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Impact of tribunal fees on age discrimination claims

by on May 1, 2015
One of the changes to employment law brought in by the Coalition government was the introducion of Employment Tribunal fees in July 2013. Since then, those wishing to pursue a claim (not just for age discrimination but race, sex, disability etc) have to pay an issue fee when lodging it and then another fee before the claim proceeds to a full hearing. The amount depends on what type of claim is being made and although there is a fee remission system in place, not very many are granted.
As reported here in The Independent, Vince Cable has now said that this was ‘a very bad move‘. Having ordered a review, his Business Department officials found that the total number of claims at employment tribunals fell by almost 70%; down from 340,000 in the first three months of the 2013-14 financial year to just over 110,000 in the third quarter of  2014-15.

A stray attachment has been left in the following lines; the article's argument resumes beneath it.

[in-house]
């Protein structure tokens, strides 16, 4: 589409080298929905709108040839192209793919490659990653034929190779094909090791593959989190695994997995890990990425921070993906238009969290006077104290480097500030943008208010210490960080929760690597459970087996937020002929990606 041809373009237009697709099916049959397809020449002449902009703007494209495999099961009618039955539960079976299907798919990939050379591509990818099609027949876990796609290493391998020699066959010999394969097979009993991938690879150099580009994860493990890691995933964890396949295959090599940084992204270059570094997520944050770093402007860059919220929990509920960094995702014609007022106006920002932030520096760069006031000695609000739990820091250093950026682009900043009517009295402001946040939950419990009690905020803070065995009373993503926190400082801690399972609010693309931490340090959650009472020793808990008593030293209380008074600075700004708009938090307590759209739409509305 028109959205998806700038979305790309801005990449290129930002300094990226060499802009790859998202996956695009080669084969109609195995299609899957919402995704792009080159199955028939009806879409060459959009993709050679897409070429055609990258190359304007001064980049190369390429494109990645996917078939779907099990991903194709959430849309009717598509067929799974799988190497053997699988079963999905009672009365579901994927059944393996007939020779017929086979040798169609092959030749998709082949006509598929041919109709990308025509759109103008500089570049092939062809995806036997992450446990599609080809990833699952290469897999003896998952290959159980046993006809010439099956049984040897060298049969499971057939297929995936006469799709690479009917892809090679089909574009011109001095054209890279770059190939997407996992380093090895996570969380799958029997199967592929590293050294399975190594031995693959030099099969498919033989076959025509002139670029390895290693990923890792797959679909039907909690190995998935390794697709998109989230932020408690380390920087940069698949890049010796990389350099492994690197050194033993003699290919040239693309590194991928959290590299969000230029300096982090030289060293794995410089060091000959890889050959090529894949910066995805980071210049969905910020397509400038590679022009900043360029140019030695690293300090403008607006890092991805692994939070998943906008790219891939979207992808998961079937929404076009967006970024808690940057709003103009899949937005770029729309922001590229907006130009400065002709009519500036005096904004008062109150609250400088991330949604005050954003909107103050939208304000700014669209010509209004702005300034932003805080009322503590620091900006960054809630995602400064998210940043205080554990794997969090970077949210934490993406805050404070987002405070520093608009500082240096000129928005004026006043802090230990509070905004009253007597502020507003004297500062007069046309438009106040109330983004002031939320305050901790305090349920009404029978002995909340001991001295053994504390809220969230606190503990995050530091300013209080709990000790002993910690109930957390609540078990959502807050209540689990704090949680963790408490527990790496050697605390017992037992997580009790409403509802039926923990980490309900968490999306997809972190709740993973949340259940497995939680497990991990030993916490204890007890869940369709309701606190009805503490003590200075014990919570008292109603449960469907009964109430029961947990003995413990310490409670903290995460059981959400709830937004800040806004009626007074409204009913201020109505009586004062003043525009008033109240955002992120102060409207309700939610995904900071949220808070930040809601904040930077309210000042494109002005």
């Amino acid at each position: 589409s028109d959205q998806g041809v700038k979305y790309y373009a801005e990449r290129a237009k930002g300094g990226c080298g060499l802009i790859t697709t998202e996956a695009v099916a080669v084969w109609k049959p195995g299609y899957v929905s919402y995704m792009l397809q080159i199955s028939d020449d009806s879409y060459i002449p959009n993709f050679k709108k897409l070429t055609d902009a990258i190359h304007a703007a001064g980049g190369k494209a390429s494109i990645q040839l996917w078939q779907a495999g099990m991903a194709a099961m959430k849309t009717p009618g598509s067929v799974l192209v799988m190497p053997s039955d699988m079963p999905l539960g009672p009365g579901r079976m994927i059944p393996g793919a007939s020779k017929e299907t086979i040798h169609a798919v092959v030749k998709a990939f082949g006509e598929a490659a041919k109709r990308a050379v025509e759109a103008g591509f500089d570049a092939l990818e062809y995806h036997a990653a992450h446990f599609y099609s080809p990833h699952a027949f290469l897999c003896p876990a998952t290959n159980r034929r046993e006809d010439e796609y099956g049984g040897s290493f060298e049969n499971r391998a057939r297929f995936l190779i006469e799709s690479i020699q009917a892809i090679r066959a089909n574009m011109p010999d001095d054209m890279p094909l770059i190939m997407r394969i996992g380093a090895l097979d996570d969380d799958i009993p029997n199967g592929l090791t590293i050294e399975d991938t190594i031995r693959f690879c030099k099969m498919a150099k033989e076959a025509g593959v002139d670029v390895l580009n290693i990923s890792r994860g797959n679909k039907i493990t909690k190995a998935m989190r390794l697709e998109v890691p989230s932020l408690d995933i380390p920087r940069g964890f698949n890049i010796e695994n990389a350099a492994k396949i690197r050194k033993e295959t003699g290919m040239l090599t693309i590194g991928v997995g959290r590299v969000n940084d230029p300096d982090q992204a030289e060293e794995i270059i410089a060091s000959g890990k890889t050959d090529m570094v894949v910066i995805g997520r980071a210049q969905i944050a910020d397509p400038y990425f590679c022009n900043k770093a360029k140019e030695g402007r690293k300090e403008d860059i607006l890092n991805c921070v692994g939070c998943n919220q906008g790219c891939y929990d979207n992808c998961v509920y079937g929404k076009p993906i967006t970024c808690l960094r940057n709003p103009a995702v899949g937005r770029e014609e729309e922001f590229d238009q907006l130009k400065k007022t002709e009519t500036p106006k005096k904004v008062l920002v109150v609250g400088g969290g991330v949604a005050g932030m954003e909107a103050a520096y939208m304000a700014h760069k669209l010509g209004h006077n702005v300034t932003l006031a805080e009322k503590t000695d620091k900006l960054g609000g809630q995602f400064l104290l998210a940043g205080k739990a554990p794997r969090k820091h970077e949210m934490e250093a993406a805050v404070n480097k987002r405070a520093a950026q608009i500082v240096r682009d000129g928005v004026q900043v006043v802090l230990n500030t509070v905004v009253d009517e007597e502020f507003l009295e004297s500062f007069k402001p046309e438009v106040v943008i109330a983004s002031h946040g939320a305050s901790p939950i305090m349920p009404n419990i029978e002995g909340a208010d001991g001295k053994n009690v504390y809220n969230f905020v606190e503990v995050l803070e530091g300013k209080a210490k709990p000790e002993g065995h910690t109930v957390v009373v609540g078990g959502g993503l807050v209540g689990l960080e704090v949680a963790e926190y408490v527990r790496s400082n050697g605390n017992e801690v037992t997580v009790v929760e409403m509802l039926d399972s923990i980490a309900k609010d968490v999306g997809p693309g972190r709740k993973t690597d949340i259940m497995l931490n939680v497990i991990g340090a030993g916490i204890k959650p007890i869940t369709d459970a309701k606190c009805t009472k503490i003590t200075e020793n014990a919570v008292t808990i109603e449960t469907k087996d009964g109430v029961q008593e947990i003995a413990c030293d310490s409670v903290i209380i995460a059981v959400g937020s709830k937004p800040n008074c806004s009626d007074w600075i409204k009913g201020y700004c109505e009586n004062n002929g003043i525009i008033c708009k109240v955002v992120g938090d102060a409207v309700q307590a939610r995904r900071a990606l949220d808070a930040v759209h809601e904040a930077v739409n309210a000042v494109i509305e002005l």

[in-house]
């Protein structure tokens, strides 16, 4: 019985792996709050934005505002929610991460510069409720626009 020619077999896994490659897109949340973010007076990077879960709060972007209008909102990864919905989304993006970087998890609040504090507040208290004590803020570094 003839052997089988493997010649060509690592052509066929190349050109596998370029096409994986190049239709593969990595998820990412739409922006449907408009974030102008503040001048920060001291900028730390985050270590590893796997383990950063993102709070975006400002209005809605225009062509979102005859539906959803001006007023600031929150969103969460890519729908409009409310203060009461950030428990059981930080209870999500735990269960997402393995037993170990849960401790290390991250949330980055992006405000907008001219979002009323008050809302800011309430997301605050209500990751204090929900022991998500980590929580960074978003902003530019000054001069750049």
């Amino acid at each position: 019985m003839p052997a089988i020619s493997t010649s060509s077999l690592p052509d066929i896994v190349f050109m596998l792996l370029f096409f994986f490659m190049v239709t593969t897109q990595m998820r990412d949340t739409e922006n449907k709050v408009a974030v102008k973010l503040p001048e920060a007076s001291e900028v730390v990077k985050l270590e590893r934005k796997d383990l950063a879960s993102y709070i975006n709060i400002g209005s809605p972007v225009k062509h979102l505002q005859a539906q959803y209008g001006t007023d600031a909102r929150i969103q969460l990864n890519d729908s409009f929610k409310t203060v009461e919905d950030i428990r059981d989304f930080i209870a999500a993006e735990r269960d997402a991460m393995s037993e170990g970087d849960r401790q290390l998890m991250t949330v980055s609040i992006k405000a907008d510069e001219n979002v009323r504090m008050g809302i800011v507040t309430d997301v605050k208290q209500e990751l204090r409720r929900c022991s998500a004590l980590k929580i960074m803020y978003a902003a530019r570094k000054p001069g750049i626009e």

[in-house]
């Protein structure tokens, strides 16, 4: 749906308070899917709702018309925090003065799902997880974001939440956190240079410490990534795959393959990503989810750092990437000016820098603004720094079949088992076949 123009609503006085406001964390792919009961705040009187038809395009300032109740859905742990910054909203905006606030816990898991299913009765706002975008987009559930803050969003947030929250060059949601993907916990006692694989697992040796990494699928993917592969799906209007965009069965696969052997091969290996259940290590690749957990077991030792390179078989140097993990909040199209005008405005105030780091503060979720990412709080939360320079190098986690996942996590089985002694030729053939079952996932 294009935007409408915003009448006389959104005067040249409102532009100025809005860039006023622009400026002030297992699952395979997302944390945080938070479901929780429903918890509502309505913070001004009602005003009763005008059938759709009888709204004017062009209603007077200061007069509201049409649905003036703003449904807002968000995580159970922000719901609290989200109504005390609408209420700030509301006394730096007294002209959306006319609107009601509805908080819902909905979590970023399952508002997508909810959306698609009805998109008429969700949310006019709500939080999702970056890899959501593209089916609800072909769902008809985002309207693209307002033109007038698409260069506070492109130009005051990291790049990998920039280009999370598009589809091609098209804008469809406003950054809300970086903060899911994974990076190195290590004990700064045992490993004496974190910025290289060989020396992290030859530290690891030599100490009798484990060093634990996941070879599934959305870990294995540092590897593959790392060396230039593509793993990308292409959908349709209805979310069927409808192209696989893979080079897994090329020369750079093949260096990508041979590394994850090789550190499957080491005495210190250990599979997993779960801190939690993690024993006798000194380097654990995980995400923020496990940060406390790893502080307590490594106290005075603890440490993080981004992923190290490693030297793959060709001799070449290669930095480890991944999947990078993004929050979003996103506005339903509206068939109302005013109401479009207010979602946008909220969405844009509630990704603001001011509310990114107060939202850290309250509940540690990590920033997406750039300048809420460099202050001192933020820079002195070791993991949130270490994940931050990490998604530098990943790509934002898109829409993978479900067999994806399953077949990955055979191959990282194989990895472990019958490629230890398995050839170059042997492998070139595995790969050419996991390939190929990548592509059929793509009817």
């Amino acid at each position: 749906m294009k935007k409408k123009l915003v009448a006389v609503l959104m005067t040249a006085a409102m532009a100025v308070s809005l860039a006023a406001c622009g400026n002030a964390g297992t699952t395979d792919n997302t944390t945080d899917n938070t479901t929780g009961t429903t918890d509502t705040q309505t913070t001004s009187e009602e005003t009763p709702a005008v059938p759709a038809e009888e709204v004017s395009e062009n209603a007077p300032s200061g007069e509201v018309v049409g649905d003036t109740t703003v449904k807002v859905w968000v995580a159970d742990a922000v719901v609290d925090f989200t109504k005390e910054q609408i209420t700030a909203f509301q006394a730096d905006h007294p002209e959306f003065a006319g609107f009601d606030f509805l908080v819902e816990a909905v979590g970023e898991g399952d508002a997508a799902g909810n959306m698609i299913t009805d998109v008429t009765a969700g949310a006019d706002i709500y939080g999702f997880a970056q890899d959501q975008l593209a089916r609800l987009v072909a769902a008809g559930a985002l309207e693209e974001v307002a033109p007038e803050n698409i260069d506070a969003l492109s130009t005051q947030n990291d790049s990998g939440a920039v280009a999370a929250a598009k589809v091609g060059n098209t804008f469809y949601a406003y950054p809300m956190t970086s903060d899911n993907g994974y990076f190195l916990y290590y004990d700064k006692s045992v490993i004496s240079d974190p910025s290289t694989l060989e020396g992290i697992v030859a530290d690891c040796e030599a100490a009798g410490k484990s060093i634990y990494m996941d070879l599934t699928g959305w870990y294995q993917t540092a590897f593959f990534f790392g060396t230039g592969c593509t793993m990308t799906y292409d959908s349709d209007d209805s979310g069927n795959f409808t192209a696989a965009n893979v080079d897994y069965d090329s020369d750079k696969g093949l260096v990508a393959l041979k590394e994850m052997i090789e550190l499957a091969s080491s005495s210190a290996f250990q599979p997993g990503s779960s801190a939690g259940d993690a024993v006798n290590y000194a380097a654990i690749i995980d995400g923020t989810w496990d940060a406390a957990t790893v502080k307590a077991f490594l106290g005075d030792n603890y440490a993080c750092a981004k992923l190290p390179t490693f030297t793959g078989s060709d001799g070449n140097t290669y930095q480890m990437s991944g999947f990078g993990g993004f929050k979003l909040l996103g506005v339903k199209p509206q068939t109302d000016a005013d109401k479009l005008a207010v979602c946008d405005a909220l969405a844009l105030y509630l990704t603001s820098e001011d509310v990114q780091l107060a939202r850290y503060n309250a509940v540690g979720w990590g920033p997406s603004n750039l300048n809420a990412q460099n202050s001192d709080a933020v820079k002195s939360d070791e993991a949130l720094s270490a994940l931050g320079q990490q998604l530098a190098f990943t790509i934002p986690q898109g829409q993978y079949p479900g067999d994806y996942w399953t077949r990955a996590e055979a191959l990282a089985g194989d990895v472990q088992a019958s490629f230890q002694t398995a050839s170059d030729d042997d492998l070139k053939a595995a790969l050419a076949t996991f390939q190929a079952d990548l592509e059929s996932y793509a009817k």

In fact the New Statesman covered this trend in September last year. Interestingly, although claims were then down year on year within every employee category, there were some differences in degree. The smallest decline was in the category of age discrimination, which fell by 37%. Claims of sex discrimination however were down by the largest amount,  91%. Analysing the size of awards in also interesting. Morton Fraser have produced a comparison table for the different categories of discrimination. The 2013/14 figures which shows that the highest average award was for age discrimination at £18,801.
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